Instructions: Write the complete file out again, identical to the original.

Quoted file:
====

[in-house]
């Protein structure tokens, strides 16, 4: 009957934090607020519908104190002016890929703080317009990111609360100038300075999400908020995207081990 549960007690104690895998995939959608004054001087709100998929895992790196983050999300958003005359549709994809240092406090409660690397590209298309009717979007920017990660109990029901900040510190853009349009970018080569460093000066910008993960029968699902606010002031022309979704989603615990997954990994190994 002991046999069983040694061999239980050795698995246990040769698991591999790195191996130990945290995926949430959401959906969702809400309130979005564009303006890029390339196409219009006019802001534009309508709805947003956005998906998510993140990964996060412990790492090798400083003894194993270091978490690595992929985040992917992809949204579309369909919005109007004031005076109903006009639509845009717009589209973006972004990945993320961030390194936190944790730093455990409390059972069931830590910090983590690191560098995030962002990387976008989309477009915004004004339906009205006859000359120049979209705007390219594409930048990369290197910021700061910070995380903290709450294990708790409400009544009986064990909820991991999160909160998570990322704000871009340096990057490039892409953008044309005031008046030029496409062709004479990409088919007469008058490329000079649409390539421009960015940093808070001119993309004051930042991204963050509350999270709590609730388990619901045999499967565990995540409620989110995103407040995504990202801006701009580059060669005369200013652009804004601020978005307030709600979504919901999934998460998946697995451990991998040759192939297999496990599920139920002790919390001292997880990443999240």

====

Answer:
[in-house]
């Protein structure tokens, strides 16, 4: 009957934090607020519908104190002016890929703080317009990111609360100038300075999400908020995207081990 549960007690104690895998995939959608004054001087709100998929895992790196983050999300958003005359549709994809240092406090409660690397590209298309009717979007920017990660109990029901900040510190853009349009970018080569460093000066910008993960029968699902606010002031022309979704989603615990997954990994190994 002991046999069983040694061999239980050795698995246990040769698991591999790195191996130990945290995926949430959401959906969702809400309130979005564009303006890029390339196409219009006019802001534009309508709805947003956005998906998510993140990964996060412990790492090798400083003894194993270091978490690595992929985040992917992809949204579309369909919005109007004031005076109903006009639509845009717009589209973006972004990945993320961030390194936190944790730093455990409390059972069931830590910090983590690191560098995030962002990387976008989309477009915004004004339906009205006859000359120049979209705007390219594409930048990369290197910021700061910070995380903290709450294990708790409400009544009986064990909820991991999160909160998570990322704000871009340096990057490039892409953008044309005031008046030029496409062709004479990409088919007469008058490329000079649409390539421009960015940093808070001119993309004051930042991204963050509350999270709590609730388990619901045999499967565990995540409620989110995103407040995504990202801006701009580059060669005369200013652009804004601020978005307030709600979504919901999934998460998946697995451990991998040759192939297999496990599920139920002790919390001292997880990443999240």